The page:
Northern Cardinal
Photo by Nancy LaFramboise

The Painted Bunting was a new green.  Hopefully these birds will continue to return to the property.  They are soon to be on their way to their breeding grounds in North Carolina, South Carolina, or Georgia.

Painted Bunting
Photo by Nancy LaFramboise

Any bunting we capture now is over our total from last year.  Read more in the Pages section of this blog: Painted Buntings - Season Three.

The Common Yellowthroat may have been the only true migrant but hard to tell as it just as likely could have overwintered at the pond.

Common Yellowthroat
Photo by Nancy LaFramboise

Our Yellow-rumped Warbler had not really begun molting.  It had some fat so maybe with a little more feeding it will make its way north and acquire its summer appearance.

Yellow-rumped Warbler
Photo by Nancy LaFramboise

Yellow-rumped Warbler
Photo by Nancy LaFramboise

Next scheduled banding:  Tuesday, March 29, 2016.  Nets go up at 7:00 am.

Tuesday, March 15, 2016

March 15, 2016

Today we had our first indication that birds are moving.  There was a good mix of winter birds still around but in lower numbers as well as a few new migrants.

Early on we caught a Yellow-rumped Warbler.  This may well be the last for the season.  May the migrants keep coming!!

Next we had our second ever Louisiana Waterthrush.  Typical of leaf gleaners this bird would snap at any approach to its bill.  They do this when they search leaves and then automatically snap at any potential food.  Louisiana Waterthrushes are early migrants and usually hard to detect.

Louisiana Waterthrush
Photo by Nancy LaFramboise

This bird showed the large bill, white throat, and white undertail coverts that separate it from the Northern Waterthrush

Louisiana Waterthrush
Photo by Nancy LaFramboise

The rest of the birds were recaptures.  It is truly amazing how many we have had recently.  We recaptured a female Painted Bunting from  March, 24, 2015 - the last bunting we banded last year.  Since this bird left it underwent another molt and remained green, thus we know it to be female now.  We recaptured another green Painted Bunting (banded last week) and the Ovenbird we have had the last 2 sessions.  Most informative of all, we recaptured an American Redstart that we banded in October, 2013.  Not much yellow coloring in the wing given that we know it was at least 4 years old.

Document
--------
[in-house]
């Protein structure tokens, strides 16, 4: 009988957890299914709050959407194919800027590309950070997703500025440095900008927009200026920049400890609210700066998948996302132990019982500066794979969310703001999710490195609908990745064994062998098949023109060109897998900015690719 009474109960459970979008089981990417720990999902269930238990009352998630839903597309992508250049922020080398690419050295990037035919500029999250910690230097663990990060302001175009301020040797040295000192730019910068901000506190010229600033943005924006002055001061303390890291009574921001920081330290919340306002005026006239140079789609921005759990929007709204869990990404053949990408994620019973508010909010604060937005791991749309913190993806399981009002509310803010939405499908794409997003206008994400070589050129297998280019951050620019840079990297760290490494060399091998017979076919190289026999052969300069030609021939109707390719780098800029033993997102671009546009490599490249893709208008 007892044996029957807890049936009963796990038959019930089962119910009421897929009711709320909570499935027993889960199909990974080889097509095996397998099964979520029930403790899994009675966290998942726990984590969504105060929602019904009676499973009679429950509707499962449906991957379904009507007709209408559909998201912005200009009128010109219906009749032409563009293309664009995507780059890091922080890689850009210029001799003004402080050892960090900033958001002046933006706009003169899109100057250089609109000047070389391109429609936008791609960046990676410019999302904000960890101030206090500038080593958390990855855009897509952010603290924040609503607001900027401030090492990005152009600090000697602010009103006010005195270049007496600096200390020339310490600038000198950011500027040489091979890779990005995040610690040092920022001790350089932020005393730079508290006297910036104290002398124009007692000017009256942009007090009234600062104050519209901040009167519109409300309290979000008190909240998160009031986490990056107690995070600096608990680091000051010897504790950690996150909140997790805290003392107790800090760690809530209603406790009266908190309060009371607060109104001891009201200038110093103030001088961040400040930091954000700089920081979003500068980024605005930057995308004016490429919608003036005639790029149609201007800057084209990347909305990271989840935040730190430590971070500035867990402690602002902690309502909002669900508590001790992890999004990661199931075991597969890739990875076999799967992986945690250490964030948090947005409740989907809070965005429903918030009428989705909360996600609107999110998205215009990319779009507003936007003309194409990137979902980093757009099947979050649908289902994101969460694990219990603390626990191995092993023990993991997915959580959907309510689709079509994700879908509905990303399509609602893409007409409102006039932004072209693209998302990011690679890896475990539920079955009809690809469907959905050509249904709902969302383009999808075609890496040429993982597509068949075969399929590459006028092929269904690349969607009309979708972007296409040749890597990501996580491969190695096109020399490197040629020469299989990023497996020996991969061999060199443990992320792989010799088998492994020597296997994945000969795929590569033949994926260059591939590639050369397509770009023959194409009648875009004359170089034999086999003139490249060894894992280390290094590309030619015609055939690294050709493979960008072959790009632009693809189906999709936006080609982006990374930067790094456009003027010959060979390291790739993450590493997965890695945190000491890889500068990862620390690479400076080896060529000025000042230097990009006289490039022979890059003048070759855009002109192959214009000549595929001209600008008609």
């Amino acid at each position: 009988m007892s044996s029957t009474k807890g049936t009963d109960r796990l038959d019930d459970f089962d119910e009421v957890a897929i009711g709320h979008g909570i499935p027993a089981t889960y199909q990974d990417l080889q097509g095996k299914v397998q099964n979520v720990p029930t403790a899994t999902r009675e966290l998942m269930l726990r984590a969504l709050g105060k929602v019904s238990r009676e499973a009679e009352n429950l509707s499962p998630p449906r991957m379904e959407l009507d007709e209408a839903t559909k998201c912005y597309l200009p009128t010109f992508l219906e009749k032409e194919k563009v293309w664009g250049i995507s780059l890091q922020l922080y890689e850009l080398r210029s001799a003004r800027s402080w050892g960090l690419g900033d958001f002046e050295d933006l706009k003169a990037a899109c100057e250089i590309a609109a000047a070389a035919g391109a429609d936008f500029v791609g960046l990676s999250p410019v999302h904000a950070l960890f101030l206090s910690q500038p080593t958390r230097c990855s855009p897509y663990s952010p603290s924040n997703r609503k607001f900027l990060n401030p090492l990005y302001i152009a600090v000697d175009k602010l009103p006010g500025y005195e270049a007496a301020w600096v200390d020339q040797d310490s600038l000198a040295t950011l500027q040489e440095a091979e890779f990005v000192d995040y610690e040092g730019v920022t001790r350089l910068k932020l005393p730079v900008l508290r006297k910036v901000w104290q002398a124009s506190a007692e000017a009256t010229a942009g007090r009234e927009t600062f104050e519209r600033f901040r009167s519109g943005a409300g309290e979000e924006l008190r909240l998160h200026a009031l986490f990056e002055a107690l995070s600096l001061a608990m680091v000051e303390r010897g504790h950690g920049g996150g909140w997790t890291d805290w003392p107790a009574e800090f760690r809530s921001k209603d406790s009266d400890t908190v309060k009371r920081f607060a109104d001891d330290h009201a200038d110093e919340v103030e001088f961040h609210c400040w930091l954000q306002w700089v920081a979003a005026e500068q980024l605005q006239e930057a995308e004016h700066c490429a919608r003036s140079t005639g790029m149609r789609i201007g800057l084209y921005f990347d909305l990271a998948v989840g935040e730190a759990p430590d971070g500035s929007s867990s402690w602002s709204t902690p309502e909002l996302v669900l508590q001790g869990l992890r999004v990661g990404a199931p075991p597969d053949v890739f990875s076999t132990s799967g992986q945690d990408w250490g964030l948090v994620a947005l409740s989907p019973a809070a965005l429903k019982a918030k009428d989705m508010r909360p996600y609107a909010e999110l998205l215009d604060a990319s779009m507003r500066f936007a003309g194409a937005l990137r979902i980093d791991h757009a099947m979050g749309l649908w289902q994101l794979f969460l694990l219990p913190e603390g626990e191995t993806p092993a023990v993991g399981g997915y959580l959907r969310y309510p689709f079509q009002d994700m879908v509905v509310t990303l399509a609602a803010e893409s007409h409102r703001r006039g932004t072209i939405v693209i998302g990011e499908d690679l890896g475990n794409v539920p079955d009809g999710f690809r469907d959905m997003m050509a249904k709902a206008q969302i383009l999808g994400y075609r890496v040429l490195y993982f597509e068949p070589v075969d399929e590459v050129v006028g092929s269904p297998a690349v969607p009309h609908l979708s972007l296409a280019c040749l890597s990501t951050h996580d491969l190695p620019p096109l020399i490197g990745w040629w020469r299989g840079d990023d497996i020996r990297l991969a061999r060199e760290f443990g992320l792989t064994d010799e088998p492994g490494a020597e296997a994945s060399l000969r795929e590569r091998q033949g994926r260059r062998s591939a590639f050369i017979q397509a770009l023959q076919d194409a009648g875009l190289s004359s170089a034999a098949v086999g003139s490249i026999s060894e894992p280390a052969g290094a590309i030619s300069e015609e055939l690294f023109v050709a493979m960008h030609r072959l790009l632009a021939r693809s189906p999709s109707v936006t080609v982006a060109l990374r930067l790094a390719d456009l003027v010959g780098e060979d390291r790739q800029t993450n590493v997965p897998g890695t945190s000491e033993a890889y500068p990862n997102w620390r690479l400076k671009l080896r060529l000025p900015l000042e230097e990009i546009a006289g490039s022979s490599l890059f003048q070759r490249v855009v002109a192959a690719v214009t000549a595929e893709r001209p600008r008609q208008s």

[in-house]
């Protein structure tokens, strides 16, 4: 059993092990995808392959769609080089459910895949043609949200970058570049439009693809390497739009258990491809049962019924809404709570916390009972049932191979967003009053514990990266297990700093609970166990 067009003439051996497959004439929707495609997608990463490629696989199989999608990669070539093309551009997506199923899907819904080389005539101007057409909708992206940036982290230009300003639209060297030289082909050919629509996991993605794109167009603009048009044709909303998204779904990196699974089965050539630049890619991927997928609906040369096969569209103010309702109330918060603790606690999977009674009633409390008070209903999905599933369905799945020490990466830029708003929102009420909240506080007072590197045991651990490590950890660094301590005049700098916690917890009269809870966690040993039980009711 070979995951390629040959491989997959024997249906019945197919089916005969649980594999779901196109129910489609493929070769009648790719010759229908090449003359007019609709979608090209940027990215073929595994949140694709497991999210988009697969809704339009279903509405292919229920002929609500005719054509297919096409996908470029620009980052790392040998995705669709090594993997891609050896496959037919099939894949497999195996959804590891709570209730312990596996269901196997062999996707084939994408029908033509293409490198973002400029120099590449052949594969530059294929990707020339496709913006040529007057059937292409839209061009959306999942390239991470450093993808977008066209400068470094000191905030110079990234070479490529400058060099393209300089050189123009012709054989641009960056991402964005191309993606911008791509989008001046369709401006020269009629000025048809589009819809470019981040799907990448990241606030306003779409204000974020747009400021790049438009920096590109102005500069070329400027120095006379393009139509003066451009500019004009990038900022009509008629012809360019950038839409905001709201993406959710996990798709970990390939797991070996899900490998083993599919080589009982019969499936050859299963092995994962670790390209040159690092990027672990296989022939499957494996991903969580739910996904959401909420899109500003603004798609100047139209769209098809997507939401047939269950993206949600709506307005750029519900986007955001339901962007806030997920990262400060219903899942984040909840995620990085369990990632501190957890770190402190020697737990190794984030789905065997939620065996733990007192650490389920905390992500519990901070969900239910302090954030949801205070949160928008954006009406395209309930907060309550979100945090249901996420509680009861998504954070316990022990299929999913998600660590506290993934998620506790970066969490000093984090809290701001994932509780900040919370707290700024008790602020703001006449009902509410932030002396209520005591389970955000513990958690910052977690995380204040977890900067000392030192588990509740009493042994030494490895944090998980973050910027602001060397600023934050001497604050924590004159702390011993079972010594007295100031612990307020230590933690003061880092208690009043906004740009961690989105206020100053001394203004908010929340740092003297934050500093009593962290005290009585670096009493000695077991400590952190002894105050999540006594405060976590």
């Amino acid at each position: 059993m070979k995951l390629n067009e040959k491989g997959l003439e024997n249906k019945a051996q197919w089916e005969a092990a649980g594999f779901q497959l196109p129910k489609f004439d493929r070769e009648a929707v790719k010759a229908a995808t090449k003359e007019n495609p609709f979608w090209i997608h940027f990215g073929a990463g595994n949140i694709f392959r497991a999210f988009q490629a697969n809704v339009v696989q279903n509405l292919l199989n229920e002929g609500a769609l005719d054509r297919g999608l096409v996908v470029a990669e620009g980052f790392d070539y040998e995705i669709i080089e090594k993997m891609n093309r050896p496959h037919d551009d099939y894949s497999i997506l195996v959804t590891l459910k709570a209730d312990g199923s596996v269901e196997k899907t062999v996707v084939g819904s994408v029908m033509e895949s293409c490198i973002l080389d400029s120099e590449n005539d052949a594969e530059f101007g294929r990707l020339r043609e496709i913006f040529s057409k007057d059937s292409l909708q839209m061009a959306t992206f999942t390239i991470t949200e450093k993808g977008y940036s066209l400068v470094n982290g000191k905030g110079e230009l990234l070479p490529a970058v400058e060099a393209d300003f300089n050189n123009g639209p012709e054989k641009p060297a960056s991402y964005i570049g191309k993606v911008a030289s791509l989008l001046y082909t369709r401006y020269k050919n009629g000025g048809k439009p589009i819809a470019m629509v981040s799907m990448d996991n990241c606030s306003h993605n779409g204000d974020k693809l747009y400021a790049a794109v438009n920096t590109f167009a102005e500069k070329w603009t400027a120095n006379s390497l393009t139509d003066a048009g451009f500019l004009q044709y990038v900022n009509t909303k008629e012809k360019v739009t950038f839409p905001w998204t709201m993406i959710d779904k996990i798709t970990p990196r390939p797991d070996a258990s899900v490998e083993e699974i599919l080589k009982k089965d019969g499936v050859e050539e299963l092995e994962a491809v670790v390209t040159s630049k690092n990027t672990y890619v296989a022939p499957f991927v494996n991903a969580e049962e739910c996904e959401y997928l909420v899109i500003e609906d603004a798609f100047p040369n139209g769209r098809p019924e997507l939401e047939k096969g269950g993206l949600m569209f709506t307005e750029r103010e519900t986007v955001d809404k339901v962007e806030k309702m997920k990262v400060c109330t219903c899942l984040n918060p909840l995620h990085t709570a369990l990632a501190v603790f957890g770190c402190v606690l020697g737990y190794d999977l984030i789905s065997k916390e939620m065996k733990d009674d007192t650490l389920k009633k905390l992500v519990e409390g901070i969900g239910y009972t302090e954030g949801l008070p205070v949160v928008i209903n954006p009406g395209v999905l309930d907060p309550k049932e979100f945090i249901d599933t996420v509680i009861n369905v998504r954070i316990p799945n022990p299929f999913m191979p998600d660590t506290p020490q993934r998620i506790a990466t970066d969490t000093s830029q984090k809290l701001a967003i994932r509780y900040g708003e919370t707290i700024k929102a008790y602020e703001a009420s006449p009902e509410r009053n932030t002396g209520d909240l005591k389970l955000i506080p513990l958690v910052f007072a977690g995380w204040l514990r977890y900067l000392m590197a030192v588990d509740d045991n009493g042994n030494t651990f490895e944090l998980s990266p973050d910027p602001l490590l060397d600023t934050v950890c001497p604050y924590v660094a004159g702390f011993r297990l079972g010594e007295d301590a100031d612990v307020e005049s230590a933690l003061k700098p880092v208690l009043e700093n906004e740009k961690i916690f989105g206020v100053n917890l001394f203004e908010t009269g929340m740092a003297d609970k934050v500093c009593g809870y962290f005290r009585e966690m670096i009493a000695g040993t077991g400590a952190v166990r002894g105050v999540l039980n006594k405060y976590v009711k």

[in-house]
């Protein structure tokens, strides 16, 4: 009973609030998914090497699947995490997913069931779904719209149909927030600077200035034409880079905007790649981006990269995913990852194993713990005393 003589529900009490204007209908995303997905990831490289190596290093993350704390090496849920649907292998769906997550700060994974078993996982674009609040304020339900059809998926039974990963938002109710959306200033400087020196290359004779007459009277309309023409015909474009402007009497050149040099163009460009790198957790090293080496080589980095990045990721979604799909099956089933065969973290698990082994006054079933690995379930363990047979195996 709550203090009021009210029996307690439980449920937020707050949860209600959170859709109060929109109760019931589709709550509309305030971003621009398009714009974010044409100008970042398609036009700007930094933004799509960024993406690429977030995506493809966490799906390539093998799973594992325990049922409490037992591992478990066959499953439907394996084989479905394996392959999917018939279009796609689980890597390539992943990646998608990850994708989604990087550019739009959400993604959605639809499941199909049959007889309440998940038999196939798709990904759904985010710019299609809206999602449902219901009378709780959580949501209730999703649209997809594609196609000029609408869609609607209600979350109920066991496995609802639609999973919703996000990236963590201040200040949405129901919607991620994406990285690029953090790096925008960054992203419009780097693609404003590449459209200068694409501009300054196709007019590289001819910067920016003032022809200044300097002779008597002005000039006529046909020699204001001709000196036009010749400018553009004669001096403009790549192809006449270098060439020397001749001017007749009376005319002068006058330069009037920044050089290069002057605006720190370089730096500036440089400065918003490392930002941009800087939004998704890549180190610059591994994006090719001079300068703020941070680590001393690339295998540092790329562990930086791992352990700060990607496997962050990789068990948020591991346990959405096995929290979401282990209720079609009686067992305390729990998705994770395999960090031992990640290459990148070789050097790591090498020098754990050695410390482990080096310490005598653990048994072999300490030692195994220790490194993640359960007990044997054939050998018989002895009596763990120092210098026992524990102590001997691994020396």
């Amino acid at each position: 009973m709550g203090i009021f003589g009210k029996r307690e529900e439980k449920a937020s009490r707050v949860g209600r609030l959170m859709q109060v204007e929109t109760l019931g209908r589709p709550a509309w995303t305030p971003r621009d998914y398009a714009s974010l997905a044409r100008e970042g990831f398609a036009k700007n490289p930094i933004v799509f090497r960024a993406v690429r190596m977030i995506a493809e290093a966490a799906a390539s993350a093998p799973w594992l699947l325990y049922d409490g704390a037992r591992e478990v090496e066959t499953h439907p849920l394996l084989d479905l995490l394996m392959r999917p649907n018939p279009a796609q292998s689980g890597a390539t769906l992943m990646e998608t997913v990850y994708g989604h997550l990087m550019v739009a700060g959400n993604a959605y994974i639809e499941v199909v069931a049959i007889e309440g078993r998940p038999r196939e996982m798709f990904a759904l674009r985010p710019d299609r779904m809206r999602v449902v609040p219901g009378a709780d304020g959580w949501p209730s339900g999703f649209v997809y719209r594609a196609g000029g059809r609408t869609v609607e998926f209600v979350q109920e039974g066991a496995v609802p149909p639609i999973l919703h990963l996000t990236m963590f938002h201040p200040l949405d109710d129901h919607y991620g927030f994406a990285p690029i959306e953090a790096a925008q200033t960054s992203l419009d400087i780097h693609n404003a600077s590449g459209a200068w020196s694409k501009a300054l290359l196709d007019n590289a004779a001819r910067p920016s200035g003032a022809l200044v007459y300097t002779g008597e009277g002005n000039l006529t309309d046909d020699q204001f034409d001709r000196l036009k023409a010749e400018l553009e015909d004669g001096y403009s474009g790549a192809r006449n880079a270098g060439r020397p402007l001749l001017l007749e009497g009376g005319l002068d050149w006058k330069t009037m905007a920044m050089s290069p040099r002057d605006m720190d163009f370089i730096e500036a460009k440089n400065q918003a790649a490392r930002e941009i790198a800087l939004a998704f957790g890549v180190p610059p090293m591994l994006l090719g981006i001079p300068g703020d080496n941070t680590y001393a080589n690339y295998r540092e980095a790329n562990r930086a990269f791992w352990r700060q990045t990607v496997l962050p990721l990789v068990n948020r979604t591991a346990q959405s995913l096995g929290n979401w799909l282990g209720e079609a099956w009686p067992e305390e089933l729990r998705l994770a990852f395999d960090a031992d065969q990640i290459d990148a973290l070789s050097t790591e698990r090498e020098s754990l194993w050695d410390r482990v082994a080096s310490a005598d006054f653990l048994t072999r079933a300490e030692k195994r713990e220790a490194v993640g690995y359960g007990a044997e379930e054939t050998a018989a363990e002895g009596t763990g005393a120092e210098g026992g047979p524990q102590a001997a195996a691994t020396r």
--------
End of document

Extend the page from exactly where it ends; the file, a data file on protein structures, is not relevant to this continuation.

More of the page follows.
American Redstart
Photo by Pat Marshall

American Redstart
Photo by Nancy LaFramboise

The oddest thing we caught was a Florida Box Turtle.  It wandered into a net and pulled in its head and feet.  We moved it out of the netting but the shell had closed around a small bit of the net.  Eventually it stuck out its head and we could see that its foot was snagged on a few strands.  With gentle pulling it extended its foot and the net came off.  A group of three-year olds were touring the property as part of an early education program with our Education Committee and the Gertrude Walden School.  They really enjoyed our find.

Florida Box Turtle
Photo by Jane Wiewora

Next banding session:  Tuesday, March 22, 2016.  Nets go up at 7 am.